Inspired by our new favorite movie, Journey to the Center of the Earth, Alec solicited Benji's help in whipping up a batch of "Dino Drool". There is a scene in the movie where the juvenile action hero gets spit on by an enormous carnivorous dinosour. It's nasty, but fascinating to Alec, who watches all the bonus features on every movie to find out how everything is made. At the end of this movie, there is actually a recipe for the dino drool.

Hair Gel~~~7UP~~~Peat Moss

We had to go to our local nursery and purchase at 40lb. bag of the moss (the smallest size they had) so Alec could use a couple of tablespoons of it to add the "partially-chewed-food particle" effect to the slime. It actually smelled good because of the hair gel, but I couldn't convince either of the boys to let me style their hair with it!


Wordless Wednesday


After School Special

I wanna be the cool mom. I wanna be the house that all my kids friends love to come to. The one with the yummy food, fun games, awesome hideout, and laid back parents who don't get in a tizzy when popcorn is dumped on the floor or water spilled on the bed.

I guess I kinda grew up that way. All my friends Luuuuved my mom, thought my dad was cool, and we had fabulous sleepovers. The kind where we "sneak" into the kitchen at night and make candy, or eat cold pizza, or prank call the cute boy at school. We lived in a tiny house, a three bedroom ranch, probably around 1600 or 1700 sq. feet. My parents knew every breath we took, but turned their heads and let us free unless it interrupted the straight and narrow path of our morals.

After school today, I entertained these three handsome fellows. While they watched a movie in 3-D, I popped popcorn and baked them chocolate chip cookies as big as their faces. I let them eat it all on the couches and then smiled when they stampeded up the stairs to play flashlight tag in Alec's darkened bedroom.

Sound nice?

Well, at the same time, I was potty-training Ava, conducting diplomatic negotiations between Benji and his friend, cleaning up from the cookie baking, thinking about dinner, and trying to de-clutter my kitchen closet to make room for craft supplies.
Hm mm. . .I just want to be the cool mom, not super-mom! Gotta find that balance somewhere. . .

Anyone have that house that everyone comes to? What's your secret?


Back to the future

We took our tree down today and packed away all our decorations until next year.
I was feeling a bit nostalgic as I closed the boxes, thinking about last year and wondering what adventures we'd have in 2009 (my new personal motto is :"Lookin' fine in 2009!" tee-hee!)

Anyways, I decided to leave myself some notes in the boxes so I'd find them this Christmas. I wrote things like, "this year we found out that Benji can eat almonds now" and "this year I had a bad car accident resulting in cancelled insurance and a new van". I also wrote stuff like, "this year I wept about the great probability that I would never again feel a baby kicking in my belly".

In the boxes of outside decorations, I wrote, "it's in the mid 40's today as I'm packing this", and "Ava's napping and the boys are playing a video game".

I don't know exactly why I did it, I sort of felt the need to send myself a message, to somehow connect today with tomorrow. Like writing memories in a baby book or journal. Like re-reading old blog posts. Maybe I should have left myself some good advice for later! As if I'm wiser now than I will be in 12 months!
I always think about if I could go back and do something over again, knowing what I know now...would it be better? Or would my lack of innocence spoil the experience?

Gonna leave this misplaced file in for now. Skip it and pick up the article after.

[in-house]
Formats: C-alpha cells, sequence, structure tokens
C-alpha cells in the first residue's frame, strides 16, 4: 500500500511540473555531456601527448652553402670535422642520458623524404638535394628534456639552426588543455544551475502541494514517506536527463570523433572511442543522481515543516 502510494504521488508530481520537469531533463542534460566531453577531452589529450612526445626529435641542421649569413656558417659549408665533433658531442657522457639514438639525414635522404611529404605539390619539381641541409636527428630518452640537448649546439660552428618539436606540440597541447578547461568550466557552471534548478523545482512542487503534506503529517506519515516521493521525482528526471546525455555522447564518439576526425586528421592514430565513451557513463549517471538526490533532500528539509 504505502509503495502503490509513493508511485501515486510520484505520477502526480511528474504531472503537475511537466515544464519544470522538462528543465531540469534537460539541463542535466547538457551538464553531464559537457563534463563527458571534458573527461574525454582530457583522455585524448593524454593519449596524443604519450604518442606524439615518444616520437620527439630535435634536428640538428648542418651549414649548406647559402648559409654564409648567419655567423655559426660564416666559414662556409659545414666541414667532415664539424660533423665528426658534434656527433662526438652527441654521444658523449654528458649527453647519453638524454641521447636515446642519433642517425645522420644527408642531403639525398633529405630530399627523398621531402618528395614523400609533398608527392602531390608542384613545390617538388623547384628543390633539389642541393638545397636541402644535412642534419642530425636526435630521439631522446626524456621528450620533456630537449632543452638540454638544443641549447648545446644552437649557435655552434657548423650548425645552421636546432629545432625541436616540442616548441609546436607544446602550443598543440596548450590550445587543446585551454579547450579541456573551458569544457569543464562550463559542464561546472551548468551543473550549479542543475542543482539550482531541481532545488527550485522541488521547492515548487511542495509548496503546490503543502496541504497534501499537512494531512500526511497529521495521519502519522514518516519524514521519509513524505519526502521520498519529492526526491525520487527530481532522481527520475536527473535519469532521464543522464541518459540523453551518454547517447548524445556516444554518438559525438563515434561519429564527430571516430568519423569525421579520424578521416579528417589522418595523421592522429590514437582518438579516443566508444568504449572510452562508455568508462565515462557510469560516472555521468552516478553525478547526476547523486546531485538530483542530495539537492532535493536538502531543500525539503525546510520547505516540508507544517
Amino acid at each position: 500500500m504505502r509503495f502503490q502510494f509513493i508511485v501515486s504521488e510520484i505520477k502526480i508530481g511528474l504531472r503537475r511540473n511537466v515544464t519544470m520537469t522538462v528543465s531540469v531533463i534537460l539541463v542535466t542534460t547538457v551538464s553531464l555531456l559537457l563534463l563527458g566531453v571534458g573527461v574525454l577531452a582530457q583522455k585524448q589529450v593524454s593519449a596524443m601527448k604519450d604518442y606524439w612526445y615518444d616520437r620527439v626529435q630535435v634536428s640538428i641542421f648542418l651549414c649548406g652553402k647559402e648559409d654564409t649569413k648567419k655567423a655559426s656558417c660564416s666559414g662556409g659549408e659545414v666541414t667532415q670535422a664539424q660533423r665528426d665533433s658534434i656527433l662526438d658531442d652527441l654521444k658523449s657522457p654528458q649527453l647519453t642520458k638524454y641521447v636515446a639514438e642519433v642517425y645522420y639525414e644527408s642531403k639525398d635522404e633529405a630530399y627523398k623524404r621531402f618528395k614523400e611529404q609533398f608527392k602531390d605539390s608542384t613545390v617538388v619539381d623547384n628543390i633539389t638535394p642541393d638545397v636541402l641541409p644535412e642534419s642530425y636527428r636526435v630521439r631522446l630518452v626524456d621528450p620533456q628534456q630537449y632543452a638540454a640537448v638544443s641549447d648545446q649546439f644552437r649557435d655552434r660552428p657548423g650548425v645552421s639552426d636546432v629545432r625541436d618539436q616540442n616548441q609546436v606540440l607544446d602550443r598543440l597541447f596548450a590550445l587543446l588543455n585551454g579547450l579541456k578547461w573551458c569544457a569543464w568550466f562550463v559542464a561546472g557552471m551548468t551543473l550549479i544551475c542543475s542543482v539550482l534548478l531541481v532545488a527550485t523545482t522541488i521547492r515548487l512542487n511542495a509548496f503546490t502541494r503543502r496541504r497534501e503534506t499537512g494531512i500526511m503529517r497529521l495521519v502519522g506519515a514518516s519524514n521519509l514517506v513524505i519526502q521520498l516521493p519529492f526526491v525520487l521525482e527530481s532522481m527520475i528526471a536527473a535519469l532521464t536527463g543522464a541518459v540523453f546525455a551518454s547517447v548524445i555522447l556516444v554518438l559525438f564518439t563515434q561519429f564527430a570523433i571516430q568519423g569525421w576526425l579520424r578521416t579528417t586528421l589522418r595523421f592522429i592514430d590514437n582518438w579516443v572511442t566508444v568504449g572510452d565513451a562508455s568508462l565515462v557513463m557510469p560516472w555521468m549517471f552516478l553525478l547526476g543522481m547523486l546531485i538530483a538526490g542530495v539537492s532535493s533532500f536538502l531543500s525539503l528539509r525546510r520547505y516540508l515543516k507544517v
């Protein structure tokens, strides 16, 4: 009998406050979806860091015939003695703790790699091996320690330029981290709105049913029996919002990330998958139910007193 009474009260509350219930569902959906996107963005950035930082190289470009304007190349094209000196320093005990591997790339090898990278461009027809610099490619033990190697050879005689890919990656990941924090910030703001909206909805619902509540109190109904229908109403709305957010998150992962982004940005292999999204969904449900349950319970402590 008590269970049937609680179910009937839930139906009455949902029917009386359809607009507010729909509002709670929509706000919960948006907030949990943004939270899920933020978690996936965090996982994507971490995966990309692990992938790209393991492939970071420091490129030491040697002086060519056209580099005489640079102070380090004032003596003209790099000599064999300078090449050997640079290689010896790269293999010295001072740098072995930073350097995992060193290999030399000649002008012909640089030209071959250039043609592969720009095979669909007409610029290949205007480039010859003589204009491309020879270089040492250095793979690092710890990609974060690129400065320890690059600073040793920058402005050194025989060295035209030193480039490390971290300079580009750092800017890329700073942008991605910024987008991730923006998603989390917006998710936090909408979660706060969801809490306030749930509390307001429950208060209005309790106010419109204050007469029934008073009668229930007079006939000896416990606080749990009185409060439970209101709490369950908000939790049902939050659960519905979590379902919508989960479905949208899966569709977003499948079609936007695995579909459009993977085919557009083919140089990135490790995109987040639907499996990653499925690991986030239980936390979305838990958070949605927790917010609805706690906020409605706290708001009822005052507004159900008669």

If you could give yourself one piece of advice for the future, what would it be?
If you could go back and do something over again what would it be?
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NOT new year's resolutions

:: I do NOT resolve to keep my house tidier, my laundry caught up, and my bathroom floors spotless

:: I do NOT resolve to stop eating baked goods and bananas dipped in peanut butter and melted chocolate

:: I do NOT resolve to quit yelling at my kids when I'm too frustrated to see straight

:: I do NOT resolve to pick up my husband's shoes when they're 2 inches from the shoe bin instead of kicking them or stomping on them

:: I do NOT resolve to stop feeling inadequate as a mom when I see another mom smoothly orchestrating a craft session with ages 2-8 all at the same table

:: I do NOT resolve to exercise every day so I can lose weight and finally look "hot" again for my husband


:: I will keep the house tidy, laundry caught up and bathroom floors spotless only when it doesn't distract me from the bigger goal of raising my children

:: I will make a conscious effort to not only continue caring for the health of my children, but also to start caring for my own health, making small positive changes, one at a time (and I will still savor some chocolate!)

:: I will accept the fact that I do not have an infinite reservoir of patience, nobody's perfect, and it's Jesus running the show not me so I need to let go and let Him show me what to do next

:: I will repent for my rebellious nature, and when I can pick up after myself only, with a cheerful attitude, then and only then will I attempt to pick up after my husband without grumbling

:: I will realize that it's ok if my craft sessions fail, at least I tried and things always get easier as the kids get older. I will never stop trying to teach my kids to be creative, no matter how much paint spills, how many markers dry out, or how much play-doh gets eaten.

:: I will accept the fact that my husband loves me intensely for who I am on the inside, and even though he may have married me for my looks {wink}, superficial love is meaningless and what we have now is infinitely better and more fulfilling. I will stop being so self conscious and self critical and will live in the knowledge that I'm beautiful in the Lord's eyes because He sees my heart.


Everyone who reads this is tagged to come up with a NOT resolution...leave a comment so I can visit and read yours!

Here's to an honest, joyous, creative, new New Year!